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3 Content Strategies for Google Discover Optimization

Google Discover is an elusive creature. One day you may receive thousands of clicks, only to receive zero the next.

Even the heads of Google-Search like to keep us guessing.

You’ll hear John Mueller say, “…especially with Discover it’s something which is not tied to a specific query.

And, then contradicting himself with, “We see Discover as almost a part of Search. So it’s not something that we would say is completely independent and uses separate algorithms and everything.”

Which is it? Keyword-driven or not?

Today we hope to shed a little light on Google Discover and give you three content strategies for getting into the algorithm.

Is It Possible to Optimize for Google Discover?

The short answer is, heck yes. But, it isn’t the exact same optimization that we do for an article targeting organic search traffic.

Let’s step back for a moment.

Google Discover displays curated content based on three qualifiers:

  • Your search history
  • Your location
  • Your browsing habits

Knowing this, we can identify strategies for optimization.

Keywords are Still Important

Don’t be fooled. Writing your content around targeted keywords is essential for Google Discover. You still want relevant content that has a highly searchable keyword phrase.

However, there is a big caveat.

Google Discover doesn’t care about search intent.

Readers scrolling through their Discover feed don’t have the same intent as a searcher typing in a specific term.

Here’s an example:

In my niche, a popular search term is “RV Cell Booster.” The intent is all about buying and reading reviews.

We have a first-page ranking article titled, “RV Cell Boosters: Decent, Better, and Best”

In order to rank in organic search, we had to write an article in that style.

The difference with Google Discover is…you don’t need to write for search intent. In fact, you’ll have more success if you don’t.

Using the same keyword, “RV Cell Boosters,” we changed the intent from research-based to intrigue for Discover optimization.

The Discover article is titled, “How an RV Cell Booster Saved my Road Trip.”

Here’s the scoop: The same searcher who researched RV cell boosters (and clicked on your link) may very well be shown your Discover-based article in their curated feed.

The Three Google Discover Content Strategies

I have three main content strategies for getting into Google Discover. You can try running multiple strategies at one time, but it’s important to build authority in one area without spreading your content thin.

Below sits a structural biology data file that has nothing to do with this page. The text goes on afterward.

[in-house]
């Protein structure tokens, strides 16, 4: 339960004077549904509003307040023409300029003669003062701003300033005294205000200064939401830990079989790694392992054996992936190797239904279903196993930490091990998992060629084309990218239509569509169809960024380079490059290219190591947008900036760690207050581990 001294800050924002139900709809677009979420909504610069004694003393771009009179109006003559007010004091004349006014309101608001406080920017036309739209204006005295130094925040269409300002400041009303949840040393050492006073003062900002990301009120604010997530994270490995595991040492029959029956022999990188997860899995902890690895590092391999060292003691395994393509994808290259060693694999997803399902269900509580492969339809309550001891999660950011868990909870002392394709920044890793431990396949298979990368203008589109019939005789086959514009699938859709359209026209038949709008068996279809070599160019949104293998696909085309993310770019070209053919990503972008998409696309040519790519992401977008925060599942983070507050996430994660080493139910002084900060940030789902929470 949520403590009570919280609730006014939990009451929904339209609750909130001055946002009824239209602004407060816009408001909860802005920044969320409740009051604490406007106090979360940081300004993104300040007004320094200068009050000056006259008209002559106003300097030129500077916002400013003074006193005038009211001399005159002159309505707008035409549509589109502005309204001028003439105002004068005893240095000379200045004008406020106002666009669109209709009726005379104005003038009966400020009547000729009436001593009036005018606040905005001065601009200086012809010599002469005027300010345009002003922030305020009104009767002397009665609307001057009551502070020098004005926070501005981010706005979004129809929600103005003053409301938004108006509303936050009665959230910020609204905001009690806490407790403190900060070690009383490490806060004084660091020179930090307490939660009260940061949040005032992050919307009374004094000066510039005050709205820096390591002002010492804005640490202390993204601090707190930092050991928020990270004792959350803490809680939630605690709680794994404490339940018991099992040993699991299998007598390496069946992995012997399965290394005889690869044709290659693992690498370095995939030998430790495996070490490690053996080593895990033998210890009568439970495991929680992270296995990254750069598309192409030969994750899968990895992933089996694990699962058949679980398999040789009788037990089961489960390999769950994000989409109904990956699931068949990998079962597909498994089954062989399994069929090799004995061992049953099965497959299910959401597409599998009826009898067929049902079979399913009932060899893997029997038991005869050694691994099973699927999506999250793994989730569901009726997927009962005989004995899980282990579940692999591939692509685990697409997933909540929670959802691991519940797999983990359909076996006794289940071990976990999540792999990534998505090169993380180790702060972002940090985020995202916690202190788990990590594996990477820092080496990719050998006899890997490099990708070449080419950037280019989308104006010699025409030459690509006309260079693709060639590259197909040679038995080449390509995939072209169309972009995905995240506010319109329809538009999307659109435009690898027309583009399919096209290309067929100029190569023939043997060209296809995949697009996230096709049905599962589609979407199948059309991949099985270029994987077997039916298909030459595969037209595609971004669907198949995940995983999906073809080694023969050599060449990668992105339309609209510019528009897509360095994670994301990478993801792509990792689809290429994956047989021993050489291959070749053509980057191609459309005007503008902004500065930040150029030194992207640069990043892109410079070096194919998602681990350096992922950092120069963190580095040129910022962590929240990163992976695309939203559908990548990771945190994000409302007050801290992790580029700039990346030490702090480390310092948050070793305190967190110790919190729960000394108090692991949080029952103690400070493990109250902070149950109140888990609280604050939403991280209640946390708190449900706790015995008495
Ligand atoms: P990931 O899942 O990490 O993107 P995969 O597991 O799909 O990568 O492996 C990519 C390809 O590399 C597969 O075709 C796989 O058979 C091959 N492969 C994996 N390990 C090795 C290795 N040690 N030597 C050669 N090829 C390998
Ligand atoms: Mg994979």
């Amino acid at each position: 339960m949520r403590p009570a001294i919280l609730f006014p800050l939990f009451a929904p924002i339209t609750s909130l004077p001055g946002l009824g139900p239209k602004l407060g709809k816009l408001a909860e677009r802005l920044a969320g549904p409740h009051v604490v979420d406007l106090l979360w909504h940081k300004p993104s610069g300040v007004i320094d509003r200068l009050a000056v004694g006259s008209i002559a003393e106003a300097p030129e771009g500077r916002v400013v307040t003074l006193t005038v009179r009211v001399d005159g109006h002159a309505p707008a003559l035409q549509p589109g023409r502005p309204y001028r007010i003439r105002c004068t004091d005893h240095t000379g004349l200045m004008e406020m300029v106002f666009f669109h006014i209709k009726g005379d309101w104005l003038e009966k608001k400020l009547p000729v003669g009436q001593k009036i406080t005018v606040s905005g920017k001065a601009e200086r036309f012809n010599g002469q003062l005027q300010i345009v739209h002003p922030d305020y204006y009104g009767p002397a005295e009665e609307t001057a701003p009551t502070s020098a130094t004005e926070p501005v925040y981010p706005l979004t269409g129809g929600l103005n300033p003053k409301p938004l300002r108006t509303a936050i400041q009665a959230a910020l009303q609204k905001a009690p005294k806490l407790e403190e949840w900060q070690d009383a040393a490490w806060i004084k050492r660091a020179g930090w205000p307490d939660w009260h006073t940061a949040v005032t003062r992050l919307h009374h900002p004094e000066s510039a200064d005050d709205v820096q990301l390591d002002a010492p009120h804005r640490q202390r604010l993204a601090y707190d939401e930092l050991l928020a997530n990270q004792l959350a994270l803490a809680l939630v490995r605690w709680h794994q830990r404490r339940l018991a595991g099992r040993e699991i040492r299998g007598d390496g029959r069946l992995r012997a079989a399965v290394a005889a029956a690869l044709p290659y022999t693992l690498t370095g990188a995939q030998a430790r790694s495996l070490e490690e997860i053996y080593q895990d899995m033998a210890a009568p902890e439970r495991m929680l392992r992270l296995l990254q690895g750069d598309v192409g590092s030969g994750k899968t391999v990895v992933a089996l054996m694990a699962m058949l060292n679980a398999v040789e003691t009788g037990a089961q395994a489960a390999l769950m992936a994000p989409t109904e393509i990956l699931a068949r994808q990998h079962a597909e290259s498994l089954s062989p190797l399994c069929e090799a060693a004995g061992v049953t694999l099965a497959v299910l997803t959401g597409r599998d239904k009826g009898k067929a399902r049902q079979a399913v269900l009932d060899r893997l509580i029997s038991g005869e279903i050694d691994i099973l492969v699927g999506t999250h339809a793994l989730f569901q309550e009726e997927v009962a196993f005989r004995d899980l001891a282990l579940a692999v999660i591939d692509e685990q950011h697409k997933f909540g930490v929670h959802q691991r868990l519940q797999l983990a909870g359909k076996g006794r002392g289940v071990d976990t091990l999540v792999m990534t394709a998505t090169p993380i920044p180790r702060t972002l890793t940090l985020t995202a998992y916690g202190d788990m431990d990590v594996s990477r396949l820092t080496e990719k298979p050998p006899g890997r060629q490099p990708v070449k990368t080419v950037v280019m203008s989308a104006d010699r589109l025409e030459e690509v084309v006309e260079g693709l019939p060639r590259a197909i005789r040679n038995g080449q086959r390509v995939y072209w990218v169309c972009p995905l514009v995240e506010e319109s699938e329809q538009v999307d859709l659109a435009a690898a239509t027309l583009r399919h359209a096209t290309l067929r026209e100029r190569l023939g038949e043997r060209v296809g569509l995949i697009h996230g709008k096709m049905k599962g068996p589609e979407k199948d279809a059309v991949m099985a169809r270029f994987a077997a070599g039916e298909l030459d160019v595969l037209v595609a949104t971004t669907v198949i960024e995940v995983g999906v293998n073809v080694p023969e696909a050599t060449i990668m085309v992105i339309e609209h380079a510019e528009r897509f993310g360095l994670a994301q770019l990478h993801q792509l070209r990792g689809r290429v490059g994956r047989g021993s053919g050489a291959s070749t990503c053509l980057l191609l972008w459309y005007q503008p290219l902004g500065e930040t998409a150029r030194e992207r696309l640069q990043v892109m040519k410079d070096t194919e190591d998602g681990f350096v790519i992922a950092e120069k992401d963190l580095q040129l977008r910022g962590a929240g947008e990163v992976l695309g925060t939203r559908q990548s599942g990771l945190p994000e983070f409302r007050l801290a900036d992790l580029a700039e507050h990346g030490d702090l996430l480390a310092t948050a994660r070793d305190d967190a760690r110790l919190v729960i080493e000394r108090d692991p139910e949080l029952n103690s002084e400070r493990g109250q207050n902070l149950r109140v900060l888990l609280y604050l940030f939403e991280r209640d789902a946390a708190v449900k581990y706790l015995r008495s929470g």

Niche Content

It’s never been more true, niche content rules. Google Discover is great at showing viewers exactly what they want. This means all their niche searches are triggering niche Discover results.

If you dedicate a few months to writing daily about a very specific topic, you’ll be well on your way to appearing in Google Discover.

Local Content

Since one of the main Google Discover factors is location. becoming an authority in a community will give you an advantage over others.

Any small town is ripe for the picking. Larger towns like Sedona, Arizona are still very obtainable for someone publishing regular content.

I’d shy away from large cities as an entry point to Discover. However, you can target neighborhoods in urban areas.

Industry News

Google Discover loves timely content, making news a great way to get into it. You’ll want to focus on a certain industry or niche and then grow from there.

Our website writes many pieces on news in the RV and Camping space. From there, we’ve seen success when we write news about the towing capacity of new automobiles.

Try One or Two, But Not All Three

As you begin your Google Discover journey, don’t spread your content too far. Focus on one or two of the strategies.

Often two may work well together:

  • Niche Topics & Industry News
  • Location-Based & Local News
  • Travel Niche & National Park News

The combinations are endless. However, if you double-up your strategy, make sure it’s helping your overall goal (which is building authority).


Google Discover

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